And thanks for the reply. I am totally stoked about the possibilities. I do not dump money on my camping gear very often so a splurge on occasion is fair. And there are a few things that make me very interested:
        – good sleep (I have owned a hammock I got from Maranon for years)
        – site flexibility. I no longer have to camp in the site that has been beaten down by previous users.
        – getting off the ground. Oregon can be pretty wet sometimes.

        I am pretty stoked. Not sure why I did not go down this path sooner but have only recently noticed a few individuals out (twice) and that got me thinking. Well, that and I really love the hammock I have in my yard.

  27. 0.7KG. Without stuff sack. Which it is very hard to get it back in to. Though for now I will continue to use my overly cavernous external frame pack so volume is not a big deal. And I am really sort of OK with weight. My kids still make fun of me for the time I packed in a watermelon. In my defense is was a pretty small melon and it was only about four miles, downhill, on the way in. Though I did have to pack out the rinds.

    The fit is curious but I do not know really anything about underquilts. It is fairly cupped which does mean there is probably an air pocket under my butt. However, that is probably fine and my butt feels pretty toasty. I am going to add a length of shock cord to one end to shift the quilt more to my position though It is a so-so fit. But pretty low weight even at 700g. Says the guy who claims to not care abut weight (but still would prefer not to carry it).

    Totally stoked to head out. Played around with the hang a ton in the yard and think I have it down. Though gave up in the ‘becket web straps’ I bought from Warbonnet. At 220lbs I has a hard time not getting the becket hitch to not slip and had to add a stick in the loop. Which worked. But bought the ENO system with carabiners. Much better for the guy that does not really have experience getting the thing hung (you can easily index each end with confidence that you only changed it the amount you intended). Eventually I will likely go back to the becket hitch when I know what I am doing and probably with a different line (disappointed the one from Warbonnet was so prone to slipping ).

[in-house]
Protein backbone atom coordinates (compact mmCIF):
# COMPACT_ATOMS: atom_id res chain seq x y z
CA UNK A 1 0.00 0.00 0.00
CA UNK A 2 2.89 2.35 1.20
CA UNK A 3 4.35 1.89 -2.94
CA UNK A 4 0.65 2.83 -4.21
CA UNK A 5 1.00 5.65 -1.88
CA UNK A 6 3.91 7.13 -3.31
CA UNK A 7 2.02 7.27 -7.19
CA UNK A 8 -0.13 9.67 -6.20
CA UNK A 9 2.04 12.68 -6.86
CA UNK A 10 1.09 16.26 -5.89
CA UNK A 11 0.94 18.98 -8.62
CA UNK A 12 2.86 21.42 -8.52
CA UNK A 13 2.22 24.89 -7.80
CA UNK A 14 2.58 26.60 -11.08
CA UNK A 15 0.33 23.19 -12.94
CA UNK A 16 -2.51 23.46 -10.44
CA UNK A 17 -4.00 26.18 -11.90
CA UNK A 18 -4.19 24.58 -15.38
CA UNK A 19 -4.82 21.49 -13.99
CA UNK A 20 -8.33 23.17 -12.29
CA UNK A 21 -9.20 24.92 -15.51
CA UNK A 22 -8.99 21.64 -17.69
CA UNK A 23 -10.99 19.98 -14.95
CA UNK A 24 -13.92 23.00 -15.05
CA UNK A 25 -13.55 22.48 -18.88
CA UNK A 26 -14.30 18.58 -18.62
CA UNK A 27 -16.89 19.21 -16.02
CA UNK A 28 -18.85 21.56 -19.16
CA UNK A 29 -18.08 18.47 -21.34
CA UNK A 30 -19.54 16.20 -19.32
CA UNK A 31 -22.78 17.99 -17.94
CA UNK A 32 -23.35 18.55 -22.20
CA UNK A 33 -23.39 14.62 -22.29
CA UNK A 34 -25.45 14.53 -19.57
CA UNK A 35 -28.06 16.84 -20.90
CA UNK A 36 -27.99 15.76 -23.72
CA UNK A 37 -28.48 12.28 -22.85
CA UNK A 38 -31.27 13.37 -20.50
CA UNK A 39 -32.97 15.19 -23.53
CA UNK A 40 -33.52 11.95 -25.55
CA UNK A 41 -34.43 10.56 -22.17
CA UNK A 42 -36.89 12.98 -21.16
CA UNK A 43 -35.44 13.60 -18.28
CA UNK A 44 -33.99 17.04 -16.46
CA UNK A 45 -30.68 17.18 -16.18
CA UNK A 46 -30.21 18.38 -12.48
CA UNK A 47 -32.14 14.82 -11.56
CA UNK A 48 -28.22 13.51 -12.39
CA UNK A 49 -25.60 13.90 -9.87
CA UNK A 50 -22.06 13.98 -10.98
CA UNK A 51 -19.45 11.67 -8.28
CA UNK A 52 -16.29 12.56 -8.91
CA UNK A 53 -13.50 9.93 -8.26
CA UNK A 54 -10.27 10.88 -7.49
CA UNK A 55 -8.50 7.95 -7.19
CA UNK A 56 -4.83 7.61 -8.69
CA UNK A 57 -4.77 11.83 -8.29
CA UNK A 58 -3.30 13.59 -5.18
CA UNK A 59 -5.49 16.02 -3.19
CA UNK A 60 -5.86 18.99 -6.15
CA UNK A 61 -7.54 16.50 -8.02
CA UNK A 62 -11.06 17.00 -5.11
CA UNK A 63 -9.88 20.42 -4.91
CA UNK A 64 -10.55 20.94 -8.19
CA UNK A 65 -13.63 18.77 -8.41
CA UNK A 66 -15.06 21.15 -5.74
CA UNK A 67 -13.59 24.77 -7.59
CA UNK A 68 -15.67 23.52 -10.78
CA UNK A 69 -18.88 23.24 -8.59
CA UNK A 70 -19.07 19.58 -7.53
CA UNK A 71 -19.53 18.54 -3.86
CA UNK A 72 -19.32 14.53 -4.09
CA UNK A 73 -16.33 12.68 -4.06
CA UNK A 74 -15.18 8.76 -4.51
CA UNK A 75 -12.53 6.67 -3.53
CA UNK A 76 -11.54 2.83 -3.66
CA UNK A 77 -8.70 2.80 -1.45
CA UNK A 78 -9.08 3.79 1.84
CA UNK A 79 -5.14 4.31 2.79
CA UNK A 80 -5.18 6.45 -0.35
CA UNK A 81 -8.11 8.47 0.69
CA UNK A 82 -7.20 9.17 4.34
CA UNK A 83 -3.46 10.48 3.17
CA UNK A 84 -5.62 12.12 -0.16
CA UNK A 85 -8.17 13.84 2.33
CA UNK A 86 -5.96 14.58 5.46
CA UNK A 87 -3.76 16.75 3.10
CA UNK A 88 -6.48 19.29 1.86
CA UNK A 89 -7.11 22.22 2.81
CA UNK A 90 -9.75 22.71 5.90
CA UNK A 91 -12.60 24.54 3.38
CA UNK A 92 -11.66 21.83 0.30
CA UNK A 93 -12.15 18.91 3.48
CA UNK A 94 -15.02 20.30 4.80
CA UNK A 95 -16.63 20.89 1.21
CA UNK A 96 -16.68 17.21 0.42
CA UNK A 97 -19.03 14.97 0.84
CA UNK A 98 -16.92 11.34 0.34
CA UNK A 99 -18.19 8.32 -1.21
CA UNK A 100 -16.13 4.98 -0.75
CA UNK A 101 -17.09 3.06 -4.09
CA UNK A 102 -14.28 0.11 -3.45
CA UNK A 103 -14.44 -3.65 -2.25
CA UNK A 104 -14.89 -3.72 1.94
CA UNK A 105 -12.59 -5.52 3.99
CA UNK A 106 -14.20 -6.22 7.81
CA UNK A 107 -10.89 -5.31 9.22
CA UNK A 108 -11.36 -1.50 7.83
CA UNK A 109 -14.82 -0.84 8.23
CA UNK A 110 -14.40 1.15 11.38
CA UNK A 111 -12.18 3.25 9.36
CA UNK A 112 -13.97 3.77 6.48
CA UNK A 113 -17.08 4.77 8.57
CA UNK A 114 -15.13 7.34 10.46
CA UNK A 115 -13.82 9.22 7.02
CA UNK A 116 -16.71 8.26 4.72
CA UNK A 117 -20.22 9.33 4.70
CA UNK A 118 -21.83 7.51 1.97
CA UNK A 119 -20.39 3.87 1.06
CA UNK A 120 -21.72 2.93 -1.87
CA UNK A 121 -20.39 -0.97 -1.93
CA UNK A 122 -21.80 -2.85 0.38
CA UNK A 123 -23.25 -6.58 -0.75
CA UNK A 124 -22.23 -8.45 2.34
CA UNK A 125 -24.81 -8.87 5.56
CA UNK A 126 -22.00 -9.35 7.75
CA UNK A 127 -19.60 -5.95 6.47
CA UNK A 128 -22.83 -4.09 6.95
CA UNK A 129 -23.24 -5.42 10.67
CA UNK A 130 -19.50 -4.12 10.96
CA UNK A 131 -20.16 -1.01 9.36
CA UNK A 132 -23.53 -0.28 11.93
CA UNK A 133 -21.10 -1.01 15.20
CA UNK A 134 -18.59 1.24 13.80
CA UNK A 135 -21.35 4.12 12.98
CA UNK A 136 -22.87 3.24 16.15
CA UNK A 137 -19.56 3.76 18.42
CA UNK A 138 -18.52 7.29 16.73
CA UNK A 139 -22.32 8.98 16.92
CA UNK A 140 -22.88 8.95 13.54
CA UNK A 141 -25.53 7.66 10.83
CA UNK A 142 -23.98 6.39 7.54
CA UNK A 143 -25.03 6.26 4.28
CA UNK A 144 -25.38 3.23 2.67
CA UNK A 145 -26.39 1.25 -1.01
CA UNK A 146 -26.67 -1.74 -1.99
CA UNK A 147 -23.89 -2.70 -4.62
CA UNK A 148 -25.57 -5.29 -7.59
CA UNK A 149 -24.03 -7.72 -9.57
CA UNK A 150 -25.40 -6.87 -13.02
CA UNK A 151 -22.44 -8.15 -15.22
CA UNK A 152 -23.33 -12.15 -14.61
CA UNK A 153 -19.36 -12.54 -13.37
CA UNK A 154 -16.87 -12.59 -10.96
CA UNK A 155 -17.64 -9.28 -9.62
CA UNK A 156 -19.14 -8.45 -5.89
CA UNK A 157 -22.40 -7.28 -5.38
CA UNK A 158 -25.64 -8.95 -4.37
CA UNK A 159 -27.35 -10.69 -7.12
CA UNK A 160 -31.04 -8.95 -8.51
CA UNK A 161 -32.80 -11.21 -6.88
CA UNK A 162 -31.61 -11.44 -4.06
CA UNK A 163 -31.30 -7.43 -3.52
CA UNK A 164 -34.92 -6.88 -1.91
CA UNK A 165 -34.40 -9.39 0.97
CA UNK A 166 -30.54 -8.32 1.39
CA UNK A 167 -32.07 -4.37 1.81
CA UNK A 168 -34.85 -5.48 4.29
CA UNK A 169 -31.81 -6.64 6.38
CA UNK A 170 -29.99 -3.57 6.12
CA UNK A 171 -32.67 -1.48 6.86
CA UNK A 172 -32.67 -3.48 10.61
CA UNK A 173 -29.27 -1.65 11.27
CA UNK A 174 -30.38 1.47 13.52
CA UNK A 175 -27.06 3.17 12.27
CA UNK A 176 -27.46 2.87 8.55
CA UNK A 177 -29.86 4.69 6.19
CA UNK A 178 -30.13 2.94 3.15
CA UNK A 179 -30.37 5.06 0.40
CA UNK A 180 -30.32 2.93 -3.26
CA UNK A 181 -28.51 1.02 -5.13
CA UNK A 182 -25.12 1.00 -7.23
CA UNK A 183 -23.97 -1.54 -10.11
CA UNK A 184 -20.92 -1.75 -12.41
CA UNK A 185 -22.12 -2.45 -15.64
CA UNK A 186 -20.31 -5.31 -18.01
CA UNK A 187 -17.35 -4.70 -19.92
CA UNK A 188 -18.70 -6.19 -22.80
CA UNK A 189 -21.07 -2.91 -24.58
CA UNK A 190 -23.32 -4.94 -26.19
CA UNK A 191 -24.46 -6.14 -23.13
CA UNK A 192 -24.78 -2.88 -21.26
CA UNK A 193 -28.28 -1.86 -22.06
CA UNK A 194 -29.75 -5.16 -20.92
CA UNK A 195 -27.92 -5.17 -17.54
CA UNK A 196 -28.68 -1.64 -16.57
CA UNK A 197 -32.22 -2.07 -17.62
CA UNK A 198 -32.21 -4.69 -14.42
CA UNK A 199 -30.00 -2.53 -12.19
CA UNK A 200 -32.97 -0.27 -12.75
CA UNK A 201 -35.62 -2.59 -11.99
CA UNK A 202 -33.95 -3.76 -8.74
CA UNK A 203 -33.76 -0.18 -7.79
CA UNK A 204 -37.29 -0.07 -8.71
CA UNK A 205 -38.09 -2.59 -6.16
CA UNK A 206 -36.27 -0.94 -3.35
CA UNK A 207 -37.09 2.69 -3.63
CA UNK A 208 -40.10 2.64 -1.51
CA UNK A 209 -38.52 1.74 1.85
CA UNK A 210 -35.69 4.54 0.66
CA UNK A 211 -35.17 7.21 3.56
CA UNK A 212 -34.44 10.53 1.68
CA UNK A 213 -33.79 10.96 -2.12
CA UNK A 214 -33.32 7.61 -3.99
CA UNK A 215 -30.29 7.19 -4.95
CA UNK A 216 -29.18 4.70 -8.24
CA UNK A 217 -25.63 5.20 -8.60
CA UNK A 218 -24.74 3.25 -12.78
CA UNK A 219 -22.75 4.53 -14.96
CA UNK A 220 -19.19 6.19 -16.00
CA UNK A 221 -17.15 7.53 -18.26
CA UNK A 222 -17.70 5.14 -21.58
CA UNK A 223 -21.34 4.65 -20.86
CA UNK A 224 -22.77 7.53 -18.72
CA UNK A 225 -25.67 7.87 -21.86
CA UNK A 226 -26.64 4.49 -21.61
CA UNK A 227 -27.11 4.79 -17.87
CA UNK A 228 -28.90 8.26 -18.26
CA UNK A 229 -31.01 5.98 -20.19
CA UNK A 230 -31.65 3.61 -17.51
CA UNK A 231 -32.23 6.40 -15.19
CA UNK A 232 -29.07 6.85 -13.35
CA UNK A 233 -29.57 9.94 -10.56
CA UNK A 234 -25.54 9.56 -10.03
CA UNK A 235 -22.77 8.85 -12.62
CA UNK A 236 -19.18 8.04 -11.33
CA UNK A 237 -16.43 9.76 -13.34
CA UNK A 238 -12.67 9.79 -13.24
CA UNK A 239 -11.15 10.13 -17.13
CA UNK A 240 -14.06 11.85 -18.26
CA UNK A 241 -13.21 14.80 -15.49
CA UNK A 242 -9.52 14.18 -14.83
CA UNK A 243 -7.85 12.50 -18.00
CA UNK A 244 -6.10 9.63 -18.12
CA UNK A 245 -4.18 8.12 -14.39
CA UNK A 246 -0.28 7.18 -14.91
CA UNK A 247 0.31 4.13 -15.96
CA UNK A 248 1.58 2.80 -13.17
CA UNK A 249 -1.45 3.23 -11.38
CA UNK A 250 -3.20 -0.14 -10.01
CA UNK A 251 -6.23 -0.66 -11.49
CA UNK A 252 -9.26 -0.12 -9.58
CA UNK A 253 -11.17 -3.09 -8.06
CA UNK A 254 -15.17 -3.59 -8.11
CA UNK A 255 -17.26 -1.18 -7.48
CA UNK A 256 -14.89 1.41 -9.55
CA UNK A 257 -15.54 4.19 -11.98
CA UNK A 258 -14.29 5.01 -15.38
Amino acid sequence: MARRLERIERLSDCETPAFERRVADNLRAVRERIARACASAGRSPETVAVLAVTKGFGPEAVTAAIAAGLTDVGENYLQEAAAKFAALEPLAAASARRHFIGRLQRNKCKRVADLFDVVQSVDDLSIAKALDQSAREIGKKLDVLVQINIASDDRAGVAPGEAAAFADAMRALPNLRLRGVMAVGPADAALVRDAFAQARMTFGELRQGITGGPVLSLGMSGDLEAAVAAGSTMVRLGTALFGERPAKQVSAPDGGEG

But awesome hammock so far. Love this thing.

    Thanks again. Maybe someday Hammock Forums will let me post (now on second attempted registration) and I can stop trying to hijack other threads.

    Still very conflicted on what I want to do long term, though I think I have a short term plan in place. Things are likely to get expensive for me on the hammock itself front as it is getting rave reviews as the kids try it out (what kid would not love the concept). Though I will likely mix up some other brand in there just to try them out.

  28. I have been using a camping hammock for a long time and I have tried many products. I bought it again and it’s different from what I bought, it’s very good quality, it’s easy to set up, it’s very comfortable, the size is big, light weight and well made. Highly recommended.

  29. My daughter is 9, and saw a YouTube video about minimalist living where the woman sleeps in a hammock full time indoors. My daughter has a tiny bedroom, it’s 10’x10’, and she really wants to try switching her bed to a hammock so she has more room to play. What hammock do you recommend for kids? She’s about 50” talk. Also what are your thoughts on full-time hammock sleeping for kids.

Leave a Reply

Your email address will not be published. Required fields are marked *

This site uses Akismet to reduce spam. Learn how your comment data is processed.